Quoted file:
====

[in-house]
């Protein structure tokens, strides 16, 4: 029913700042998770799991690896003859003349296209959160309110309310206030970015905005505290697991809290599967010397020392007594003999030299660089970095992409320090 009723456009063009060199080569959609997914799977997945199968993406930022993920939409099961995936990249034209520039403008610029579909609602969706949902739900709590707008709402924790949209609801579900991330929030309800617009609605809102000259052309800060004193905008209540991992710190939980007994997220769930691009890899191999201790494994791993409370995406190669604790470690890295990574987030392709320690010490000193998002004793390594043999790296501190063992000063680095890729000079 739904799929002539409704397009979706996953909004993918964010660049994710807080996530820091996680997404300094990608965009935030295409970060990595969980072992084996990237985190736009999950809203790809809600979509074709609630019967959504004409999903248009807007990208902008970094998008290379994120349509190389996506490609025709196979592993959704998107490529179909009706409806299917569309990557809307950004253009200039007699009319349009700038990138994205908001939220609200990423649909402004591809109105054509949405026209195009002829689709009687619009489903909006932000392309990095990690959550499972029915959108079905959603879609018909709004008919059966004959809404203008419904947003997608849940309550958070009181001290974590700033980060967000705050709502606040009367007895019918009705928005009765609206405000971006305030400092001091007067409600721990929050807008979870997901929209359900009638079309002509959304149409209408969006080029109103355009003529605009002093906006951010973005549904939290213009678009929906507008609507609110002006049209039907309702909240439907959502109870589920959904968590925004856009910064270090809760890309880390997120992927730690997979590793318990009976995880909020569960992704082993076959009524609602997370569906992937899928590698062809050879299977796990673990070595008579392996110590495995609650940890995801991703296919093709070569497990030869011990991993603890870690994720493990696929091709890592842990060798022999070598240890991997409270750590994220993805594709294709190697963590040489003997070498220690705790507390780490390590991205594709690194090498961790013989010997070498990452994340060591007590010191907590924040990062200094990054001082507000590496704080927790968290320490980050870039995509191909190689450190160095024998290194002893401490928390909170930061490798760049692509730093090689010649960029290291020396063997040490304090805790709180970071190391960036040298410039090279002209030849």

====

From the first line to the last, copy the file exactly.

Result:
[in-house]
């Protein structure tokens, strides 16, 4: 029913700042998770799991690896003859003349296209959160309110309310206030970015905005505290697991809290599967010397020392007594003999030299660089970095992409320090 009723456009063009060199080569959609997914799977997945199968993406930022993920939409099961995936990249034209520039403008610029579909609602969706949902739900709590707008709402924790949209609801579900991330929030309800617009609605809102000259052309800060004193905008209540991992710190939980007994997220769930691009890899191999201790494994791993409370995406190669604790470690890295990574987030392709320690010490000193998002004793390594043999790296501190063992000063680095890729000079 739904799929002539409704397009979706996953909004993918964010660049994710807080996530820091996680997404300094990608965009935030295409970060990595969980072992084996990237985190736009999950809203790809809600979509074709609630019967959504004409999903248009807007990208902008970094998008290379994120349509190389996506490609025709196979592993959704998107490529179909009706409806299917569309990557809307950004253009200039007699009319349009700038990138994205908001939220609200990423649909402004591809109105054509949405026209195009002829689709009687619009489903909006932000392309990095990690959550499972029915959108079905959603879609018909709004008919059966004959809404203008419904947003997608849940309550958070009181001290974590700033980060967000705050709502606040009367007895019918009705928005009765609206405000971006305030400092001091007067409600721990929050807008979870997901929209359900009638079309002509959304149409209408969006080029109103355009003529605009002093906006951010973005549904939290213009678009929906507008609507609110002006049209039907309702909240439907959502109870589920959904968590925004856009910064270090809760890309880390997120992927730690997979590793318990009976995880909020569960992704082993076959009524609602997370569906992937899928590698062809050879299977796990673990070595008579392996110590495995609650940890995801991703296919093709070569497990030869011990991993603890870690994720493990696929091709890592842990060798022999070598240890991997409270750590994220993805594709294709190697963590040489003997070498220690705790507390780490390590991205594709690194090498961790013989010997070498990452994340060591007590010191907590924040990062200094990054001082507000590496704080927790968290320490980050870039995509191909190689450190160095024998290194002893401490928390909170930061490798760049692509730093090689010649960029290291020396063997040490304090805790709180970071190391960036040298410039090279002209030849």